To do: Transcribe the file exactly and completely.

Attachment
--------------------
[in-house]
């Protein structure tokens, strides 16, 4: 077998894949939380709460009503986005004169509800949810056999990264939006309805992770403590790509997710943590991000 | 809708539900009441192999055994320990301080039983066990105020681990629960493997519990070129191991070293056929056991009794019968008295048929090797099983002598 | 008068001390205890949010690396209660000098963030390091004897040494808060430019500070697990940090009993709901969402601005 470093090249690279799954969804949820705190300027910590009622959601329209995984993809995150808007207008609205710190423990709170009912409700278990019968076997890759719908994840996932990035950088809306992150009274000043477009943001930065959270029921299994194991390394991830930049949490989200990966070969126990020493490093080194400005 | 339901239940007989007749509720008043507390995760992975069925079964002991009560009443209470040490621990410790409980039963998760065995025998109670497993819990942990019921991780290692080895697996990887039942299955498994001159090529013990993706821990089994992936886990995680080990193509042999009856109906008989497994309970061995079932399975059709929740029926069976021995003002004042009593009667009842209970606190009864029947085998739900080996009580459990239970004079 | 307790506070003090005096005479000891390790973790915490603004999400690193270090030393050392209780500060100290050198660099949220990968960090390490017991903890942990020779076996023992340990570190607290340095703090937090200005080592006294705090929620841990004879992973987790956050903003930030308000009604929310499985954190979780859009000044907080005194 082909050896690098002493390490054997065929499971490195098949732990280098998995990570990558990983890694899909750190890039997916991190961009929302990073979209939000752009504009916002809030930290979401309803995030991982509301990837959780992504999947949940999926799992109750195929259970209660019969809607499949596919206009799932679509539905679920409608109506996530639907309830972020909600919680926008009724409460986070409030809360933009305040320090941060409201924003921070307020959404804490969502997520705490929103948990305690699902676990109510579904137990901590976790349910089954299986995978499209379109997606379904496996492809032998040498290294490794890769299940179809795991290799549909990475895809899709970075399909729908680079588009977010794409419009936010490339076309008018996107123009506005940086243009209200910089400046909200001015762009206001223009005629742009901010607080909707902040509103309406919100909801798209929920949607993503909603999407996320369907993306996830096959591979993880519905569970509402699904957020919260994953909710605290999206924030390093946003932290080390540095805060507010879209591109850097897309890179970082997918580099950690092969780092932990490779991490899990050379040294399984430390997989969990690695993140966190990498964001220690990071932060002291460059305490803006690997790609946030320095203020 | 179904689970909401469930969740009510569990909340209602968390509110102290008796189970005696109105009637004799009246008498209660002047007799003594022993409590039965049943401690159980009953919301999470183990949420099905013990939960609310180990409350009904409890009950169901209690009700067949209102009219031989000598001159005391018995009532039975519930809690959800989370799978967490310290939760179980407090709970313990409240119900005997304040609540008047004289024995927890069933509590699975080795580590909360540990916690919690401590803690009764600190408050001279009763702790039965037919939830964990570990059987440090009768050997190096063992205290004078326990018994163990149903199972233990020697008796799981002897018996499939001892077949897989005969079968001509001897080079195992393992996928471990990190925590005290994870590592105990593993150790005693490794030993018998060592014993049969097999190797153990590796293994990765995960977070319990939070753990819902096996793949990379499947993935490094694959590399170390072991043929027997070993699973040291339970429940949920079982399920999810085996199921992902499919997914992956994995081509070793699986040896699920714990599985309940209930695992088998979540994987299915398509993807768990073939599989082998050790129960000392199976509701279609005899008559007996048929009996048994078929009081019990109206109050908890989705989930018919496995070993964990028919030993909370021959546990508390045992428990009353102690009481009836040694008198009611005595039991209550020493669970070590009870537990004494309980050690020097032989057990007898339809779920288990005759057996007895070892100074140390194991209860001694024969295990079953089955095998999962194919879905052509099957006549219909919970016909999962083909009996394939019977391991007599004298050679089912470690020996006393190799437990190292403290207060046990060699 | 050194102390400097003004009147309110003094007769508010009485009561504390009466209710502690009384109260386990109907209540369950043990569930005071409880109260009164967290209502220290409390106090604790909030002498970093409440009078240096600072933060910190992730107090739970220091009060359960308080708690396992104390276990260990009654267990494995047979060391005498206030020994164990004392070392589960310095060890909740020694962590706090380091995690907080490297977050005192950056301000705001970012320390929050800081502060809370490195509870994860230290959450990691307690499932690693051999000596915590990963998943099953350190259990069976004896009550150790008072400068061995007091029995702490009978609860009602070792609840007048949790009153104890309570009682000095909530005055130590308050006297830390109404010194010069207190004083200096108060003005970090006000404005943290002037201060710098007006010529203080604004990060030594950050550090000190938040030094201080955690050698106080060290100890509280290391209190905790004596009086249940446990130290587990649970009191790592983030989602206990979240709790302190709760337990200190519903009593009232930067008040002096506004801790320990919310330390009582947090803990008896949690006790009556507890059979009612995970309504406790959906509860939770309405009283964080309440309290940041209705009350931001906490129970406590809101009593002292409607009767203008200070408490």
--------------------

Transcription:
[in-house]
């Protein structure tokens, strides 16, 4: 077998894949939380709460009503986005004169509800949810056999990264939006309805992770403590790509997710943590991000 | 809708539900009441192999055994320990301080039983066990105020681990629960493997519990070129191991070293056929056991009794019968008295048929090797099983002598 | 008068001390205890949010690396209660000098963030390091004897040494808060430019500070697990940090009993709901969402601005 470093090249690279799954969804949820705190300027910590009622959601329209995984993809995150808007207008609205710190423990709170009912409700278990019968076997890759719908994840996932990035950088809306992150009274000043477009943001930065959270029921299994194991390394991830930049949490989200990966070969126990020493490093080194400005 | 339901239940007989007749509720008043507390995760992975069925079964002991009560009443209470040490621990410790409980039963998760065995025998109670497993819990942990019921991780290692080895697996990887039942299955498994001159090529013990993706821990089994992936886990995680080990193509042999009856109906008989497994309970061995079932399975059709929740029926069976021995003002004042009593009667009842209970606190009864029947085998739900080996009580459990239970004079 | 307790506070003090005096005479000891390790973790915490603004999400690193270090030393050392209780500060100290050198660099949220990968960090390490017991903890942990020779076996023992340990570190607290340095703090937090200005080592006294705090929620841990004879992973987790956050903003930030308000009604929310499985954190979780859009000044907080005194 082909050896690098002493390490054997065929499971490195098949732990280098998995990570990558990983890694899909750190890039997916991190961009929302990073979209939000752009504009916002809030930290979401309803995030991982509301990837959780992504999947949940999926799992109750195929259970209660019969809607499949596919206009799932679509539905679920409608109506996530639907309830972020909600919680926008009724409460986070409030809360933009305040320090941060409201924003921070307020959404804490969502997520705490929103948990305690699902676990109510579904137990901590976790349910089954299986995978499209379109997606379904496996492809032998040498290294490794890769299940179809795991290799549909990475895809899709970075399909729908680079588009977010794409419009936010490339076309008018996107123009506005940086243009209200910089400046909200001015762009206001223009005629742009901010607080909707902040509103309406919100909801798209929920949607993503909603999407996320369907993306996830096959591979993880519905569970509402699904957020919260994953909710605290999206924030390093946003932290080390540095805060507010879209591109850097897309890179970082997918580099950690092969780092932990490779991490899990050379040294399984430390997989969990690695993140966190990498964001220690990071932060002291460059305490803006690997790609946030320095203020 | 179904689970909401469930969740009510569990909340209602968390509110102290008796189970005696109105009637004799009246008498209660002047007799003594022993409590039965049943401690159980009953919301999470183990949420099905013990939960609310180990409350009904409890009950169901209690009700067949209102009219031989000598001159005391018995009532039975519930809690959800989370799978967490310290939760179980407090709970313990409240119900005997304040609540008047004289024995927890069933509590699975080795580590909360540990916690919690401590803690009764600190408050001279009763702790039965037919939830964990570990059987440090009768050997190096063992205290004078326990018994163990149903199972233990020697008796799981002897018996499939001892077949897989005969079968001509001897080079195992393992996928471990990190925590005290994870590592105990593993150790005693490794030993018998060592014993049969097999190797153990590796293994990765995960977070319990939070753990819902096996793949990379499947993935490094694959590399170390072991043929027997070993699973040291339970429940949920079982399920999810085996199921992902499919997914992956994995081509070793699986040896699920714990599985309940209930695992088998979540994987299915398509993807768990073939599989082998050790129960000392199976509701279609005899008559007996048929009996048994078929009081019990109206109050908890989705989930018919496995070993964990028919030993909370021959546990508390045992428990009353102690009481009836040694008198009611005595039991209550020493669970070590009870537990004494309980050690020097032989057990007898339809779920288990005759057996007895070892100074140390194991209860001694024969295990079953089955095998999962194919879905052509099957006549219909919970016909999962083909009996394939019977391991007599004298050679089912470690020996006393190799437990190292403290207060046990060699 | 050194102390400097003004009147309110003094007769508010009485009561504390009466209710502690009384109260386990109907209540369950043990569930005071409880109260009164967290209502220290409390106090604790909030002498970093409440009078240096600072933060910190992730107090739970220091009060359960308080708690396992104390276990260990009654267990494995047979060391005498206030020994164990004392070392589960310095060890909740020694962590706090380091995690907080490297977050005192950056301000705001970012320390929050800081502060809370490195509870994860230290959450990691307690499932690693051999000596915590990963998943099953350190259990069976004896009550150790008072400068061995007091029995702490009978609860009602070792609840007048949790009153104890309570009682000095909530005055130590308050006297830390109404010194010069207190004083200096108060003005970090006000404005943290002037201060710098007006010529203080604004990060030594950050550090000190938040030094201080955690050698106080060290100890509280290391209190905790004596009086249940446990130290587990649970009191790592983030989602206990979240709790302190709760337990200190519903009593009232930067008040002096506004801790320990919310330390009582947090803990008896949690006790009556507890059979009612995970309504406790959906509860939770309405009283964080309440309290940041209705009350931001906490129970406590809101009593002292409607009767203008200070408490």